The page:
The permissible length curves for 85 percent and 60 percent permeability are now incorporated into the floodable subdivision diagram. Here, for machinery compartments (e.g. engine room compartment BC) the vertices for the triangle needs to be checked against the 85% curve, instead of the floodable length (100%) curve, which we did when permeability was not introduced. In this case, all compartments satisfy for single compartment standard.
The application of permeability would come to be noticed in a case illustrated below:
Here, the machinery compartment (AB) seems to be within the permissible length. But how do we assess whether compartment BC is safe or not? This is the subdivision diagram for a typical merchant ship. The compartment BC is generally used for cargo holds, where the permeability is as low as 60 percent. Hence, the triangle for this compartment is to be checked against the 60 percent permissible length curve, which determines that one compartment standard is achievable.
Another important concept that comes to play here, is that of Marginal Compartment. If you notice compartment CD, its length is exactly equal to the floodable length, which is why the vertex of its triangle coincides the floodable length curve. Such a compartment is called a Marginal Compartment. However, in this case, the marginal compartment does not behave as one because of the permeability factor. The compartment CD in merchant ships is usually used for cargo hold or forward stores, giving it a permeability of 60 percent.
It is therefore evident that though the triangles may overshoot the floodable length curve, the final analysis is to be made only after calculating the permeability of every compartment.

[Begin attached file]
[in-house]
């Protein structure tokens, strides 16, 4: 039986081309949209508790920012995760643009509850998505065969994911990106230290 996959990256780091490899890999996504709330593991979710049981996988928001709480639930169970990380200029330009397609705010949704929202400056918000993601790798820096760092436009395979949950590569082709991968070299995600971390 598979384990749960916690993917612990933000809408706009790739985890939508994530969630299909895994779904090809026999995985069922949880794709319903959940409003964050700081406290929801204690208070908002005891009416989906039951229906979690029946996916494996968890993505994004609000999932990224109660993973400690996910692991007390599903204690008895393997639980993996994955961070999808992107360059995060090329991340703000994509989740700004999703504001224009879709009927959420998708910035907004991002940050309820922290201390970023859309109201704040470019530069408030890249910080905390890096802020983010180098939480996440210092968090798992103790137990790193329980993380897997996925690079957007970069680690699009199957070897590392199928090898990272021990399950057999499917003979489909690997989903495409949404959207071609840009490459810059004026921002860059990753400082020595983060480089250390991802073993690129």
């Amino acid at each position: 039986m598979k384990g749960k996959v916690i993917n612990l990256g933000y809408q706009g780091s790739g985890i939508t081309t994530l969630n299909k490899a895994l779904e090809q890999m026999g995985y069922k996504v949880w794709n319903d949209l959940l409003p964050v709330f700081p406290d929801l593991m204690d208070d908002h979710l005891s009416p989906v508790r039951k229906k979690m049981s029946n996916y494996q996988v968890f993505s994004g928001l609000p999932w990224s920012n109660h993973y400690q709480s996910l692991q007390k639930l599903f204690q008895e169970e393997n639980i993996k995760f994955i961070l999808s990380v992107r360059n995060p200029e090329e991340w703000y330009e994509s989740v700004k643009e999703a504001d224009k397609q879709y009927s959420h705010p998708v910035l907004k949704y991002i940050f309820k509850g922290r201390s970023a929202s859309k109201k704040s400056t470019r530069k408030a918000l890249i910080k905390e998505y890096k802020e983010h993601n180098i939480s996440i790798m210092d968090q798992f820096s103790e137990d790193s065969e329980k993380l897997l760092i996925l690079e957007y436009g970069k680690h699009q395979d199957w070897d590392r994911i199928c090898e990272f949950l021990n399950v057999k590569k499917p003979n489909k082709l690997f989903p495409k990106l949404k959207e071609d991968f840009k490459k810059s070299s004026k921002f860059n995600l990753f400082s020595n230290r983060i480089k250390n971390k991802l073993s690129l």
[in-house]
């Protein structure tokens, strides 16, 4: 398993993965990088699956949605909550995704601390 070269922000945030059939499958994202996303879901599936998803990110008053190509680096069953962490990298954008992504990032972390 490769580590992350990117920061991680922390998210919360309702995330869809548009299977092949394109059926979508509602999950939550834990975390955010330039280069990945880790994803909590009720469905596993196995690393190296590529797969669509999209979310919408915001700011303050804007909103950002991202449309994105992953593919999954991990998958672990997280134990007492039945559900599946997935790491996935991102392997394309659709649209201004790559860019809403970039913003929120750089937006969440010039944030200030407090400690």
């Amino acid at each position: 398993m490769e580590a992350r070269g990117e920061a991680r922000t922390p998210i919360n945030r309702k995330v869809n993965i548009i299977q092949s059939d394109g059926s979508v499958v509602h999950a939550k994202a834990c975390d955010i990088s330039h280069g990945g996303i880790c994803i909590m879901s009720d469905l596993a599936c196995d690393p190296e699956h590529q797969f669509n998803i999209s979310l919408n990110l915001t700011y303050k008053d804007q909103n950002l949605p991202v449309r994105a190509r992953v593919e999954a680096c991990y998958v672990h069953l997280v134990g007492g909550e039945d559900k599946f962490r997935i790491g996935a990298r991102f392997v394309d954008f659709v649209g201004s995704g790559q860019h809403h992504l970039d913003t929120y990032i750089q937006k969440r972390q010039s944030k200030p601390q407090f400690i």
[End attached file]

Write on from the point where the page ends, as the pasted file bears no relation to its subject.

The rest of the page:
Evaluation of Damaged Stability Equilibrium Conditions:
The most important step in analysis of a damaged condition, is to calculate the equilibrium conditions, which include the final trim, heel and drafts after the location and extent of damage is known. There are two methods that are used for this purpose. We will only graze through the concepts of each,
- Lost Buoyancy Method: This method assumes that the damaged compartment does not contribute to the total buoyancy of the ship. Hence, the ship loses a part of its total waterplane, and its buoyancy, therefore reducing stability. This method is easier to use, because it is not iterative. On the other hand, the results obtained from this method are slightly less accurate than the other method.
- Added Weight Method: The added weight method considers the flooded water to be a weight added to a certain point in the ship. The problem is them solved like a traditional weight addition case, and the trim and drafts are calculated over a set of iterations. Though this process is time consuming, it provides more accurate results, and is hence used by most stability analysis software.
We have restricted our study to the conceptual understanding of subdivision and the two methods of evaluation have been discussed on a very primary level because they are very numerical in nature, and is hence out of the scope of our article. Detailed examples of both the methods can be found in published textbooks. What’s important to understand, is the conceptual application of damaged stability. These concepts are now applied in advanced levels to develop newer ways of understanding damaged stability of ships, something that has taken a probabilistic approach in the recent days.